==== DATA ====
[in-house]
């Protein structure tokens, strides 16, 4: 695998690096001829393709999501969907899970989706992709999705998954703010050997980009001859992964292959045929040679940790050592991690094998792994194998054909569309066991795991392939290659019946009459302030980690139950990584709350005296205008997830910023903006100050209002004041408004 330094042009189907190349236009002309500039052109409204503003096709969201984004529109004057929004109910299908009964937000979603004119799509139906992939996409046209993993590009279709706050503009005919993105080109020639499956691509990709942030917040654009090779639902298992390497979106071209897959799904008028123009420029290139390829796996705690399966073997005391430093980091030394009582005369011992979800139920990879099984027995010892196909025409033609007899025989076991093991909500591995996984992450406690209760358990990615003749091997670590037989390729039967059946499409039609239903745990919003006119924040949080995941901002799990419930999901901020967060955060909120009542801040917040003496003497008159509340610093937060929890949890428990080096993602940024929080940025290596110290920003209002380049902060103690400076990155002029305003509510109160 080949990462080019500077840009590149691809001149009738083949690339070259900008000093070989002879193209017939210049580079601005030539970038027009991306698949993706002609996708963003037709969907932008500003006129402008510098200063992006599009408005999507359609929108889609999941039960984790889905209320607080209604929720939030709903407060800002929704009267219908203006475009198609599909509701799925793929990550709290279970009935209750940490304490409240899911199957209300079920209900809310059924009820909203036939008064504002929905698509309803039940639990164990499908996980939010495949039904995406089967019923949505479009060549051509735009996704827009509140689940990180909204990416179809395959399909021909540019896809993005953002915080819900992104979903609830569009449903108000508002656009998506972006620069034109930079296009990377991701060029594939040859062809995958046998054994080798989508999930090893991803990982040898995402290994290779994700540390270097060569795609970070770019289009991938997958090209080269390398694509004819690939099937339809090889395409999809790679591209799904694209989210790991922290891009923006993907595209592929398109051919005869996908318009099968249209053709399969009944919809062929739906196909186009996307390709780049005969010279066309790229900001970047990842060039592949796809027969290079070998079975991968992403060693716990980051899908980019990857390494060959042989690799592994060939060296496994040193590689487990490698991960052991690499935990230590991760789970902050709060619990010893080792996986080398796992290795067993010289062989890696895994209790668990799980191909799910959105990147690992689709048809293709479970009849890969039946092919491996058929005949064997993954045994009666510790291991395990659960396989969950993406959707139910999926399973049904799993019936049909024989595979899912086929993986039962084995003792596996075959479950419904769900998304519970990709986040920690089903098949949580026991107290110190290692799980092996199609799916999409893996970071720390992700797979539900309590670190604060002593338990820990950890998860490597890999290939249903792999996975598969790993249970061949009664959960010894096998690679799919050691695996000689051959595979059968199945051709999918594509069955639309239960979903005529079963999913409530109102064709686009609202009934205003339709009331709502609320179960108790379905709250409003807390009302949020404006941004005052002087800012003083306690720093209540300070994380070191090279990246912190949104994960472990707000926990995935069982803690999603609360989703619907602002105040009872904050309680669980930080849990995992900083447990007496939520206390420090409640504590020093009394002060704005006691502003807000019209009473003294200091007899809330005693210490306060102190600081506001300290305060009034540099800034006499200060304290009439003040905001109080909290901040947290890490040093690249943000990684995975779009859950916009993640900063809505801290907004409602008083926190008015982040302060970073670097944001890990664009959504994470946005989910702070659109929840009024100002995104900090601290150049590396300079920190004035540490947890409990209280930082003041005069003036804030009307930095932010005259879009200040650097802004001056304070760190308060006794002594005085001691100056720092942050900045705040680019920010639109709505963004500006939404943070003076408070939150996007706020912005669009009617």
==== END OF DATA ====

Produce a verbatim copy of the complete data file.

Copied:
[in-house]
């Protein structure tokens, strides 16, 4: 695998690096001829393709999501969907899970989706992709999705998954703010050997980009001859992964292959045929040679940790050592991690094998792994194998054909569309066991795991392939290659019946009459302030980690139950990584709350005296205008997830910023903006100050209002004041408004 330094042009189907190349236009002309500039052109409204503003096709969201984004529109004057929004109910299908009964937000979603004119799509139906992939996409046209993993590009279709706050503009005919993105080109020639499956691509990709942030917040654009090779639902298992390497979106071209897959799904008028123009420029290139390829796996705690399966073997005391430093980091030394009582005369011992979800139920990879099984027995010892196909025409033609007899025989076991093991909500591995996984992450406690209760358990990615003749091997670590037989390729039967059946499409039609239903745990919003006119924040949080995941901002799990419930999901901020967060955060909120009542801040917040003496003497008159509340610093937060929890949890428990080096993602940024929080940025290596110290920003209002380049902060103690400076990155002029305003509510109160 080949990462080019500077840009590149691809001149009738083949690339070259900008000093070989002879193209017939210049580079601005030539970038027009991306698949993706002609996708963003037709969907932008500003006129402008510098200063992006599009408005999507359609929108889609999941039960984790889905209320607080209604929720939030709903407060800002929704009267219908203006475009198609599909509701799925793929990550709290279970009935209750940490304490409240899911199957209300079920209900809310059924009820909203036939008064504002929905698509309803039940639990164990499908996980939010495949039904995406089967019923949505479009060549051509735009996704827009509140689940990180909204990416179809395959399909021909540019896809993005953002915080819900992104979903609830569009449903108000508002656009998506972006620069034109930079296009990377991701060029594939040859062809995958046998054994080798989508999930090893991803990982040898995402290994290779994700540390270097060569795609970070770019289009991938997958090209080269390398694509004819690939099937339809090889395409999809790679591209799904694209989210790991922290891009923006993907595209592929398109051919005869996908318009099968249209053709399969009944919809062929739906196909186009996307390709780049005969010279066309790229900001970047990842060039592949796809027969290079070998079975991968992403060693716990980051899908980019990857390494060959042989690799592994060939060296496994040193590689487990490698991960052991690499935990230590991760789970902050709060619990010893080792996986080398796992290795067993010289062989890696895994209790668990799980191909799910959105990147690992689709048809293709479970009849890969039946092919491996058929005949064997993954045994009666510790291991395990659960396989969950993406959707139910999926399973049904799993019936049909024989595979899912086929993986039962084995003792596996075959479950419904769900998304519970990709986040920690089903098949949580026991107290110190290692799980092996199609799916999409893996970071720390992700797979539900309590670190604060002593338990820990950890998860490597890999290939249903792999996975598969790993249970061949009664959960010894096998690679799919050691695996000689051959595979059968199945051709999918594509069955639309239960979903005529079963999913409530109102064709686009609202009934205003339709009331709502609320179960108790379905709250409003807390009302949020404006941004005052002087800012003083306690720093209540300070994380070191090279990246912190949104994960472990707000926990995935069982803690999603609360989703619907602002105040009872904050309680669980930080849990995992900083447990007496939520206390420090409640504590020093009394002060704005006691502003807000019209009473003294200091007899809330005693210490306060102190600081506001300290305060009034540099800034006499200060304290009439003040905001109080909290901040947290890490040093690249943000990684995975779009859950916009993640900063809505801290907004409602008083926190008015982040302060970073670097944001890990664009959504994470946005989910702070659109929840009024100002995104900090601290150049590396300079920190004035540490947890409990209280930082003041005069003036804030009307930095932010005259879009200040650097802004001056304070760190308060006794002594005085001691100056720092942050900045705040680019920010639109709505963004500006939404943070003076408070939150996007706020912005669009009617």